We support broadening value-based insurance design (VBID) in MA as well as other managed care programs, both public and private. We can help CMMI identify high-value practices, plans and services in several ways because the NCQA stamp of approval is an objective and meaningful way of informing patients and other stakeholders about value.

Given the rigorous standards in NCQA’s PCMH & Patient-Centered Specialty Practice (PCSP) programs, clinicians in practices that achieve NCQA recognition have demonstrated high value through their commitment to improving quality and patient experience while controlling costs. Savings from these more efficient, high-quality practices can be shared directly with patients and coupled with education on the benefits of patient-centered care. This could encourage patients to seek out, and even demand broader access to these high-value clinicians.

The patient engagement standards in these programs can also function as the foundation for consumer-directed care models. We require that our recognized clinicians empower patients and caregivers not only with robust information about quality and access, but also about self- management and the cost implications of treatment options. These standards can provide a framework for an effective model that increases consumer accountability.

Physician Specialty Models

Because most specialists currently lack meaningful AAPM opportunities, we urge you to focus on broadening these opportunities. Most existing models are episodic or bundled, so we encourage you to focus on increasing population-based and prospective payment specialty AAPMs. These are particularly important for specialists participating in clinical transformation or delivery reform initiatives, manage chronic conditions and/or function as a primary care provider for an episode of care (such as oncologists and OBGYNs).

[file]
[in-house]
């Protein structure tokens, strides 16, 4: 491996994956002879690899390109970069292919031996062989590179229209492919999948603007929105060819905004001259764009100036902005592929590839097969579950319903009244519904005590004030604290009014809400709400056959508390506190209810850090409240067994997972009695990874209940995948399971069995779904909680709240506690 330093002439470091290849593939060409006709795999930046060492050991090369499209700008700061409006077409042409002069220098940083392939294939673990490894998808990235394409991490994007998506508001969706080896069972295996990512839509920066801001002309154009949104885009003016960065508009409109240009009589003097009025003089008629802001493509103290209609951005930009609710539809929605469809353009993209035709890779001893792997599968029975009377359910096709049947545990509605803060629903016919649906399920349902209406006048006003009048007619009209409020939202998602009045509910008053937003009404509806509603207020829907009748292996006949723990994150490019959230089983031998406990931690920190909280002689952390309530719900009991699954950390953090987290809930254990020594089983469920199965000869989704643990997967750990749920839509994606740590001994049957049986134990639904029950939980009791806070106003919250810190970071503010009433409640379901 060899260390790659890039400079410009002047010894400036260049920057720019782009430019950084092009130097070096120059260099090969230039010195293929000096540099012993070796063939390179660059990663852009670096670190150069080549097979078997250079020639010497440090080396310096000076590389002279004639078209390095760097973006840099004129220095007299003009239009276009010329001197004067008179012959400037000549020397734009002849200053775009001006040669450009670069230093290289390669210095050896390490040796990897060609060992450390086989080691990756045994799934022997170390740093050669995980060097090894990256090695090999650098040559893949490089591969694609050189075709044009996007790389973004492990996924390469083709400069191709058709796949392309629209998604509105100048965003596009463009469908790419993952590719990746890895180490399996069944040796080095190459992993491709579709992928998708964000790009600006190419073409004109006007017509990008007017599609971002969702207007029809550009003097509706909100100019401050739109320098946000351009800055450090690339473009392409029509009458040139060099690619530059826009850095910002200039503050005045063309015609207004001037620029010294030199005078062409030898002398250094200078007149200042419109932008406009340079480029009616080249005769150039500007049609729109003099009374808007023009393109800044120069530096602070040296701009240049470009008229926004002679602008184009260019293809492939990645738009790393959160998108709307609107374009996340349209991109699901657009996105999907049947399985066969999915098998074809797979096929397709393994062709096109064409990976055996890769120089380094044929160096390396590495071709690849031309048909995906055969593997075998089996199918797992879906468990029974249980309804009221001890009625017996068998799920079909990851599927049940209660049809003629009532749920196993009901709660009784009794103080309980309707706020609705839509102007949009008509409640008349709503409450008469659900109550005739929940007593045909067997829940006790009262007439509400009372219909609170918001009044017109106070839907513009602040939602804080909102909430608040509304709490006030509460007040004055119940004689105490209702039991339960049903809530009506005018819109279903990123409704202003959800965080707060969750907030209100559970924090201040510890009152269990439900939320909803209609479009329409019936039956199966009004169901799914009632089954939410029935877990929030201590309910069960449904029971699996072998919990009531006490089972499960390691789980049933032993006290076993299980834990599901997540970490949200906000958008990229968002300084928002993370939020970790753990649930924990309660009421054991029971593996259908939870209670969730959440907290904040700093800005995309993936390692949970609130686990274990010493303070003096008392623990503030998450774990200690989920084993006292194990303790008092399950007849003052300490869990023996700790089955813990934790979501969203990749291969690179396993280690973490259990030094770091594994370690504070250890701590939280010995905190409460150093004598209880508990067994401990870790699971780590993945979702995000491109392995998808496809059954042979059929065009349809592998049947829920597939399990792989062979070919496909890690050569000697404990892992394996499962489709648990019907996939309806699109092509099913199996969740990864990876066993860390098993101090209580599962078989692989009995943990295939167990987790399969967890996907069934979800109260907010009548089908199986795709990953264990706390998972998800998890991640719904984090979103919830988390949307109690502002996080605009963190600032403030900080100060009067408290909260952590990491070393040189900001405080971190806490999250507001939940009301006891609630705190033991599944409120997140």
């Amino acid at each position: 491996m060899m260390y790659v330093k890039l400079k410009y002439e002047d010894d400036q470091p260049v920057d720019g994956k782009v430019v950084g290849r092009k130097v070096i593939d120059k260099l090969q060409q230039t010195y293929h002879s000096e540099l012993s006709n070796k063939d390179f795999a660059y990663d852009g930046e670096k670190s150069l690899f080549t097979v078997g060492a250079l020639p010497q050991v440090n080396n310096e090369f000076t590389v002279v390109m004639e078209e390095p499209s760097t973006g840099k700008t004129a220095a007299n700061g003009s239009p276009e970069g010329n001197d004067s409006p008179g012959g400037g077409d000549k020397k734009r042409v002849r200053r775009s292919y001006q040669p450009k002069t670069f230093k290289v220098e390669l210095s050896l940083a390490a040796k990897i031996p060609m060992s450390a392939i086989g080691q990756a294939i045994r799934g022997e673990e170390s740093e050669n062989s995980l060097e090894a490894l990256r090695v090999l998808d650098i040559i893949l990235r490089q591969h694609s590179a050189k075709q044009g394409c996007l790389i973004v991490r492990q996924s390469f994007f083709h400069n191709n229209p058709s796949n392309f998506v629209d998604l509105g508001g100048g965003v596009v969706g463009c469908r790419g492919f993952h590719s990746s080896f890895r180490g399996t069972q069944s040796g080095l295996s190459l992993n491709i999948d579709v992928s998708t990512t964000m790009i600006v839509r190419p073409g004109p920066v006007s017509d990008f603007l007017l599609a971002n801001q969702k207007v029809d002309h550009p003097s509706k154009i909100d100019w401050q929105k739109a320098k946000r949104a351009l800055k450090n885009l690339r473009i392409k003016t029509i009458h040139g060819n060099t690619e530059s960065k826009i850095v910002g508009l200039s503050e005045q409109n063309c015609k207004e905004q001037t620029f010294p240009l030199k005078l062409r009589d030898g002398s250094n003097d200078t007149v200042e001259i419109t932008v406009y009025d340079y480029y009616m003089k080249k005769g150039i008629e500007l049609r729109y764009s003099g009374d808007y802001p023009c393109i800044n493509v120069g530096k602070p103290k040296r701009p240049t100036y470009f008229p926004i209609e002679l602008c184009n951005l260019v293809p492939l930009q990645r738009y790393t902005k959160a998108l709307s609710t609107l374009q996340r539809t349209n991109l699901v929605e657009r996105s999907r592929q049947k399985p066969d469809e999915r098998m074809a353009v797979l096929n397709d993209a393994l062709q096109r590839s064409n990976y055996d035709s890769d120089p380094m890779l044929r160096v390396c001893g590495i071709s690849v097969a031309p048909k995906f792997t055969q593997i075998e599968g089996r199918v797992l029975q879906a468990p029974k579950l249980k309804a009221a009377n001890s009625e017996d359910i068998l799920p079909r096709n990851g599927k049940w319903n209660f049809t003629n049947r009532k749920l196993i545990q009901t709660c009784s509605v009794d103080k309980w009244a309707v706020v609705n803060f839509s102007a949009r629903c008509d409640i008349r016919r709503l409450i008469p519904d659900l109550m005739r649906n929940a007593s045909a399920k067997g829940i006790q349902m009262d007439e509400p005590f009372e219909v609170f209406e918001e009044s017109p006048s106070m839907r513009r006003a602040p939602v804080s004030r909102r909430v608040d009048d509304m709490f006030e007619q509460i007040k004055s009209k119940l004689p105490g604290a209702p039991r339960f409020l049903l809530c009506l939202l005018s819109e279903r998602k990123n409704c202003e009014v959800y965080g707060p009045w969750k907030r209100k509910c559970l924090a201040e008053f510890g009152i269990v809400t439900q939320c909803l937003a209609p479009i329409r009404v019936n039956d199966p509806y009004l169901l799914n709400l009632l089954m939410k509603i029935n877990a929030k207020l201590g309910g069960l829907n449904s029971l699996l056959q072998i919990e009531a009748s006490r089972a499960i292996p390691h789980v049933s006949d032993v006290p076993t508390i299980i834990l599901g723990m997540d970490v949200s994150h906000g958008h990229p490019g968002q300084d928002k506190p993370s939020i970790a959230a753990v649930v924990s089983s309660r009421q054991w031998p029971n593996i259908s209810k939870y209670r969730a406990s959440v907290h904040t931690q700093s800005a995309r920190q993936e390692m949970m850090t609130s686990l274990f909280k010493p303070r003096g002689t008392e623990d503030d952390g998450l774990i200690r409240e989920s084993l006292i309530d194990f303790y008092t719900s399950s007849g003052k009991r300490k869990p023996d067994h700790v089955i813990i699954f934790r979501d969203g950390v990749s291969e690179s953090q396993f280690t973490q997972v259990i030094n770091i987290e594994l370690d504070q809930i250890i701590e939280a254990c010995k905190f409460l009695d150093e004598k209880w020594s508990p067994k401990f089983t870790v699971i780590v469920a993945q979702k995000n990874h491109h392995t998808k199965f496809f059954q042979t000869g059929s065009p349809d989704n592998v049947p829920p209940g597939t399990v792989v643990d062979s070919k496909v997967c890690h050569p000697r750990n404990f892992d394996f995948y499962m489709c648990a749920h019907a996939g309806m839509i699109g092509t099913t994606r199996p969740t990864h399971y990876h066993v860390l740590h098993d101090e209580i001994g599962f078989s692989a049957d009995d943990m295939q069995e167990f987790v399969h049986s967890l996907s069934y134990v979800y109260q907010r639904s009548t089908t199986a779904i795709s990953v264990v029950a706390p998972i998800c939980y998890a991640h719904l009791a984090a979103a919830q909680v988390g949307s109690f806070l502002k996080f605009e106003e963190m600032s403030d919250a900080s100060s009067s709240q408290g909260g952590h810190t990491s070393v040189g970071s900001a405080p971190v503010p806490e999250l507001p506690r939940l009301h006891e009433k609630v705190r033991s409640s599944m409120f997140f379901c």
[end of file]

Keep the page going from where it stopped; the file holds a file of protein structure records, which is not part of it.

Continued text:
NCQA’s PCSP program and Oncology Medical Home are ideal clinical frameworks for specialty AAPMs. PCSP already provides Improvement Activity credit in MIPS and we believe there is ample opportunity to evolve this to a sophisticated AAPM. Coupling this recognition program with meaningful specialty-specific outcome measures and a prospective payment methodology would provide the foundation for the first true specialty medical home APM.

Oncology Medical Home has significant overlap with the existing Oncology Care Model, but we believe there may be opportunity for further alignment that benefits participating clinicians.Prospective payment is of particular importance to these clinicians as they committed to transforming practice infrastructure and care management – activities that initially incur costs but produce powerful patient benefits once implemented. We are eager to work with you to explore these opportunities.

Finally, voluntary participation in bundled payment models could result in limited variation in measure performance across participants because only those clinicians who can succeed in the bundle will participate. Careful selection of measures is necessary to address variation and produce a meaningful effect. We are therefore particularly interested in helping CMS understand how quality measurement needs should differ between mandatory and voluntary bundles.

MA Innovation Models

As mentioned above, we strongly support expanding VBID in MA across the country. NCQA can support CMMI as you explore opportunities for VBID expansion, including identification of high- value practices, plans, and services. Beginning in April 2018, our new PCMH platform will leverages practice-level electronic clinical quality measures (eCQMs) which facilitate a granular analysis of high-value practices. We also support granting MACRA-eligible clinicians credit for participation in MA APMs.